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Subtitle: A Socio-economic survey for land use planning in the areas of Eastern Otjozondjupa
Eastern Otjozondjupa is located in north-eastern Namibia on the western edge of the Kalahari Basin, and comprises the former Bushmanland Region and the Gam District.
Until 1960 the region was virtually uninhabited except in the eastern part of Bushmanland where the Ju/'hoansi Bushmen have been living for thousands of years.
Since 1960, four important events have transformed the region from a predominantly Ju/'hoansi, hunter-gathering society, to the present mix of different population groups and a diverse economy combining crop farming, livestock production, cash incomes, food aid, and hunting and gathering.
These important events are as follows:
1. The establishment of an administrative post at Tsumkwe in 1959.
2. The establishment of army bases throughout Bushmanland by the SouthAfrican Defence Force (SADF) and the movement of 4.000 Bushman soldiers and their dependants from Angola and the Kavango Region into the region.
3. The introduction of a resettlement scheme for 2 000 ex-combatants in western Bushmanland by the Ministry of Lands, Resettlement and Rehabilitation (MLRR)in 1990.
4. The resettlement of approximately 1 700 Herero from Botswana to Gam in 1993, and around 500 more in 1994, with assistance from the MLRR. As a result of the ongoing resettlement programmes and the growing demands of these different population groups, the MLRR is in the process of developing a land use plan for the region of Eastern Otjozondjupa. This report has been commissioned by the MLRR and describes the socio-economic conditions in Eastern Otjzondjupa.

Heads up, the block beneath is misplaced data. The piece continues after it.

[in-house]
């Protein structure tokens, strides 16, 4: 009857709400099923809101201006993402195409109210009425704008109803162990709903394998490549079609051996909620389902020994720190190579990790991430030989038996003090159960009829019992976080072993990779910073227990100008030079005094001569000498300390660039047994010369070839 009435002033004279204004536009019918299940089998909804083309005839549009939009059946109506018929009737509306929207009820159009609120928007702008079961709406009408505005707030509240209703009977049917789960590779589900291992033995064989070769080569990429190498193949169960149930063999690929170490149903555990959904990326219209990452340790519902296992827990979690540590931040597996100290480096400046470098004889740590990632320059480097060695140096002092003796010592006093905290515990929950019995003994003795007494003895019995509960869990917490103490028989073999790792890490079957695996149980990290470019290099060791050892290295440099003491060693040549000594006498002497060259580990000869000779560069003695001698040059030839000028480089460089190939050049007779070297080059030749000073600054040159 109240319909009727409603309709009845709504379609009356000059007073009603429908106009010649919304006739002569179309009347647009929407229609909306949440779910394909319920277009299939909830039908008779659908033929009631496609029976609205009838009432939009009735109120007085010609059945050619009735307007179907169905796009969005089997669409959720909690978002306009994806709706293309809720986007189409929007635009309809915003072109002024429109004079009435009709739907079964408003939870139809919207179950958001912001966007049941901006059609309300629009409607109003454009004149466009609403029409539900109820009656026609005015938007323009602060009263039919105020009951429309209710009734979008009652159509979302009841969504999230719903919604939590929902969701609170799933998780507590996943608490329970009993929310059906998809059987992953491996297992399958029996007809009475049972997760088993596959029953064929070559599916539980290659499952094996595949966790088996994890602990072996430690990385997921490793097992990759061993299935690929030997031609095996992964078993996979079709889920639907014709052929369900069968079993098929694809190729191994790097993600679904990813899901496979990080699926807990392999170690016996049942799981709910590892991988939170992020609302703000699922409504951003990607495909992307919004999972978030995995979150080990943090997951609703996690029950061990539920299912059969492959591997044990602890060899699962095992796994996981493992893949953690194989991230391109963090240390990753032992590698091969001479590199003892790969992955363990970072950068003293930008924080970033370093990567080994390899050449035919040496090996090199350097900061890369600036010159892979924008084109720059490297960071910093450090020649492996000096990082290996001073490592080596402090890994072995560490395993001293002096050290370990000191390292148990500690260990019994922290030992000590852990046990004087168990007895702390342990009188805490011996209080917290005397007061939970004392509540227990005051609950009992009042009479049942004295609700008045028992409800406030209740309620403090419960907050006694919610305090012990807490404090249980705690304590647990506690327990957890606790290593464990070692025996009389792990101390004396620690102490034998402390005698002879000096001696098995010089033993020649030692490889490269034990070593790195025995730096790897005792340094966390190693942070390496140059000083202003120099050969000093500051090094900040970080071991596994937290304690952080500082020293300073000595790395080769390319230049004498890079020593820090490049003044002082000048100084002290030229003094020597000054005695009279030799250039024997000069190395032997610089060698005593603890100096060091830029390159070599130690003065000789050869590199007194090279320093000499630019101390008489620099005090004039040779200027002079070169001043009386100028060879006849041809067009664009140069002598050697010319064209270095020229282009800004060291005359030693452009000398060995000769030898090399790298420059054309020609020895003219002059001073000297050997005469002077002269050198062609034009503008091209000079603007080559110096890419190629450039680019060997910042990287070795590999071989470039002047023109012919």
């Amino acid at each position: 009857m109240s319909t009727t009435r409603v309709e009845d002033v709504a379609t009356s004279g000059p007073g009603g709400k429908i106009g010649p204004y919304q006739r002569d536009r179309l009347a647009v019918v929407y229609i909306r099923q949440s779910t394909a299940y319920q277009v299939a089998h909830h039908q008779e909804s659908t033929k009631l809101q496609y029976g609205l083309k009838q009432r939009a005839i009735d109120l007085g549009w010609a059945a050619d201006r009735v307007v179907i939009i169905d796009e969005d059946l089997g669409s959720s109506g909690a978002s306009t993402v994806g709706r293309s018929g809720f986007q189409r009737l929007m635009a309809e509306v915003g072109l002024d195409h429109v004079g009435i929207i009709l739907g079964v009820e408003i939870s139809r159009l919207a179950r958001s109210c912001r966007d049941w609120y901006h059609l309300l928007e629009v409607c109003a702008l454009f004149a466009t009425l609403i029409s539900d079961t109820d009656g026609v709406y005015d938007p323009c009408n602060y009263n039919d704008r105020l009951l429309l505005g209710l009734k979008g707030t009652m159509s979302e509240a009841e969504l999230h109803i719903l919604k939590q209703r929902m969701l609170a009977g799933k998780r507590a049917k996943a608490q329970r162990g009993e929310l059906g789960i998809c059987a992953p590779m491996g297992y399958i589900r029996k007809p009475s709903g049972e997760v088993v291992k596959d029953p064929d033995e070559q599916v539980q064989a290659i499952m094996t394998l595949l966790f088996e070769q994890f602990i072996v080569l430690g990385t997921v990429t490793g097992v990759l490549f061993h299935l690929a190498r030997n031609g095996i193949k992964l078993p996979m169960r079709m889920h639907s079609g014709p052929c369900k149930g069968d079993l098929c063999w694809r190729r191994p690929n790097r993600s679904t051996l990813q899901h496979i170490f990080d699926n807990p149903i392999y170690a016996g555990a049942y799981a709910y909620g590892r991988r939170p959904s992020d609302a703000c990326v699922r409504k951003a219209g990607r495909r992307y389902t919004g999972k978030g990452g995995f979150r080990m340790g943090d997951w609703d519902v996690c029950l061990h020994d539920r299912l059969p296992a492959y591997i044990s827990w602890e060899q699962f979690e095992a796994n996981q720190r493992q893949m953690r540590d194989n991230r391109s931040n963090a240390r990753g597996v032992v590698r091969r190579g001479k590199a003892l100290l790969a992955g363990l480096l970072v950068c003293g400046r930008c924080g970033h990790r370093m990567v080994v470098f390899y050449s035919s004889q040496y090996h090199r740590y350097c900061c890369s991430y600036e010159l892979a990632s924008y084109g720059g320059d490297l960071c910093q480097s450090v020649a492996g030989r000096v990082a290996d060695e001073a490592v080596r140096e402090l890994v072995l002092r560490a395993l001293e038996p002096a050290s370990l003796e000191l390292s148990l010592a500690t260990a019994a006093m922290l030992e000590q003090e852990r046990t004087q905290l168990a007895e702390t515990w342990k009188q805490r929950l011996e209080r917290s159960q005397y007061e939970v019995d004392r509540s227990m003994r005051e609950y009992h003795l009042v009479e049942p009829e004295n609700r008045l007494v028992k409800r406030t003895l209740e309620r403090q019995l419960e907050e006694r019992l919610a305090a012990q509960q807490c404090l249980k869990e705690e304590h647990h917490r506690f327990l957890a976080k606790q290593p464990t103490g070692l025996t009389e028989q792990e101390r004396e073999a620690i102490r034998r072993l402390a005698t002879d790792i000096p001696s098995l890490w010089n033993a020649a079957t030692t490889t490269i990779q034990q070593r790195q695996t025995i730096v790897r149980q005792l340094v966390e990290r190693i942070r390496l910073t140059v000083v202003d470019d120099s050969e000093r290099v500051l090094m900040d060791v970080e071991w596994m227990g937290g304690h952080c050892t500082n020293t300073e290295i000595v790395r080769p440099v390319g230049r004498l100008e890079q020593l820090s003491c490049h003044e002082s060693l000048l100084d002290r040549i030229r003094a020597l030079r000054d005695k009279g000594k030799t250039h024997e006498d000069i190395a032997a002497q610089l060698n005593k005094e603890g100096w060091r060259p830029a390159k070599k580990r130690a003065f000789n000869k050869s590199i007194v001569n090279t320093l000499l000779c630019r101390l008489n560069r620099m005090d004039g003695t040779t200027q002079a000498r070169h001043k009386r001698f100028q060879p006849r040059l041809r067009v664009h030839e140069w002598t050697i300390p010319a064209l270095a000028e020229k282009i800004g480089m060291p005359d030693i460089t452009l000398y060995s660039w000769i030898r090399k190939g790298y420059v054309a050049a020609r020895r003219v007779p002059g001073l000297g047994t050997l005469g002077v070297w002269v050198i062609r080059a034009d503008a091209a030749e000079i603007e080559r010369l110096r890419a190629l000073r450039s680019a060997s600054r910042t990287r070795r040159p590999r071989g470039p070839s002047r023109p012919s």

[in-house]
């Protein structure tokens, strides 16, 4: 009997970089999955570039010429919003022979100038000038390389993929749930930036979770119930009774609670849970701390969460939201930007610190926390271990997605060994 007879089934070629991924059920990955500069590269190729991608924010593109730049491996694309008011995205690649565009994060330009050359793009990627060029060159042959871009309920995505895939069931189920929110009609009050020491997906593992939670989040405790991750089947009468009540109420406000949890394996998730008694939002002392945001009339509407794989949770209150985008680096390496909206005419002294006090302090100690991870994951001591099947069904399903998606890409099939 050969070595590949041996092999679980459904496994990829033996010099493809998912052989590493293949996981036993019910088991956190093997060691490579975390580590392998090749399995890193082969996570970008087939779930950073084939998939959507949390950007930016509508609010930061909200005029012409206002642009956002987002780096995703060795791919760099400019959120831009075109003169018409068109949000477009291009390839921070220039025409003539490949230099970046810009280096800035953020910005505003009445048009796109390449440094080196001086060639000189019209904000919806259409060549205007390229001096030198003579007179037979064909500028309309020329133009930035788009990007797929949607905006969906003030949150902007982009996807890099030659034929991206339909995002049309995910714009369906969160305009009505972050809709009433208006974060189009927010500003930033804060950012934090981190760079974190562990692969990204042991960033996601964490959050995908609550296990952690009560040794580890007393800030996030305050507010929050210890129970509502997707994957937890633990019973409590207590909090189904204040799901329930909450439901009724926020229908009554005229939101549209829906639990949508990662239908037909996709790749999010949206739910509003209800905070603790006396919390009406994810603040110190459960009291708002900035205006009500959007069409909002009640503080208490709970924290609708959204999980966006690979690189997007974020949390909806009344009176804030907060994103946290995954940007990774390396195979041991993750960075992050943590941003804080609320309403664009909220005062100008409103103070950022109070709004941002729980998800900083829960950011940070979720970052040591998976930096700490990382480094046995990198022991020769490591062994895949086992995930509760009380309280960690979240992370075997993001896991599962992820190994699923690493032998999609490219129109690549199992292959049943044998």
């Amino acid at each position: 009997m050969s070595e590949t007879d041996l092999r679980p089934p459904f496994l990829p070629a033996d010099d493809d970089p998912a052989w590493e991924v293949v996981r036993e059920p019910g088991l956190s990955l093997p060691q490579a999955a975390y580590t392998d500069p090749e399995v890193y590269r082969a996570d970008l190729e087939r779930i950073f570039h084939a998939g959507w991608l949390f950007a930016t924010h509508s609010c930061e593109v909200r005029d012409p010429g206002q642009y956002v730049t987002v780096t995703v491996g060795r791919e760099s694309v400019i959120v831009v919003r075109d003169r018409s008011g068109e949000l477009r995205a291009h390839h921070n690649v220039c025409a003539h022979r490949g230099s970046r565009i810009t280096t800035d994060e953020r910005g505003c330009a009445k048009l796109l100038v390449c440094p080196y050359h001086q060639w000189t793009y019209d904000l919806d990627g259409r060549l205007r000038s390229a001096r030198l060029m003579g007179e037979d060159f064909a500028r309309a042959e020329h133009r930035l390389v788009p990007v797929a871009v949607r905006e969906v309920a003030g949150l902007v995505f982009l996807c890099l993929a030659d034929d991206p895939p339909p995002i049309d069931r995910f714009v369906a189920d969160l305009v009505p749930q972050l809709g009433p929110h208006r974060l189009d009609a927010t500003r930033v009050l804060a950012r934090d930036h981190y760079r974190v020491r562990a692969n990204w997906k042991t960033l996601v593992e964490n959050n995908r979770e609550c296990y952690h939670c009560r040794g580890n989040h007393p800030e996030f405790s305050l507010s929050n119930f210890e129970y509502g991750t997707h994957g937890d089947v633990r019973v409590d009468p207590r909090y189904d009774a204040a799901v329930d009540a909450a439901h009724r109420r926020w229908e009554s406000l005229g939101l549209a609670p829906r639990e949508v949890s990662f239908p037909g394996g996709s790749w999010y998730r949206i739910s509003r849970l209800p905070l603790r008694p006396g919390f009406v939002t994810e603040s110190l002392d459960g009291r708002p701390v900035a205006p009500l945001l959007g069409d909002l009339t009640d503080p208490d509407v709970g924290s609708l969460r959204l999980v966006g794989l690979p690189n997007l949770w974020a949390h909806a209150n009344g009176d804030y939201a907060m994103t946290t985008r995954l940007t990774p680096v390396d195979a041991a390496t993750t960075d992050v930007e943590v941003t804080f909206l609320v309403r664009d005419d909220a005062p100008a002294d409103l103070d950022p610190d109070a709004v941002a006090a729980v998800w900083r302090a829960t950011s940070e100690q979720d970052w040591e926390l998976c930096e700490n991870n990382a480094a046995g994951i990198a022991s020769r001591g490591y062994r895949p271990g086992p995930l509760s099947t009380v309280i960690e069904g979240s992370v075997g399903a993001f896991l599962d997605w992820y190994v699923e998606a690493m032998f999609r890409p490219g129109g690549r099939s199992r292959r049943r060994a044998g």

The findings of this baseline questionnaire survey will be combined with a separately commissioned environmental assessment and a groundwater survey. Together these will form the basis of a comprehensive land use plan. This report describes the history of socio-economic development in the region, although emphasis is placed on the present-day situation. Recommendations are made for positive interventions to improve the social and economic conditions of households in the region.
Chapter 1 provides an introduction to the research study and the objectives of the land use planning exercise, and explains the difficulty of developing an effective land use plan in the absence of clear legislation on crucial issues such as communal land reform, powers of traditional leaders and conditions for cooperative management. The theme running throughout this study is the importance of full community participation at all stages of land use planning: during research, at the planning stage and in the future implementation of projects.
Chapter 2 provides an introduction to the geography and social economy of the region. Even though there has been a history of resettlement, the region is rich in natural resources and has not suffered from decades of overgrazing, deforestation and inappropriate development projects. As a result, decision-makers find themselves in a unique position: they have the opportunity to create a sustainable development plan based on the mixed economy and a strong natural resource base.
Chapter 3 discusses culture and history as vital elements in the land use planning process. Despite their divergent histories, the different Bushman groups are culturally homogenous relative to neighbouring Bantu-speaking populations. Their strong social networks give individuals access to resources over a wide geographical area, tying them into a broad system of social support which in turn serves as the main arena for political and social negotiation. A comparison between Herero and Bushman systems of land tenure reveals that while their systems are similar, conflicts arise as a result of their different leadership structures and opposing economic and land use activities. Furthermore, Herero pastoralists tend not to recognise Bushman rights to land.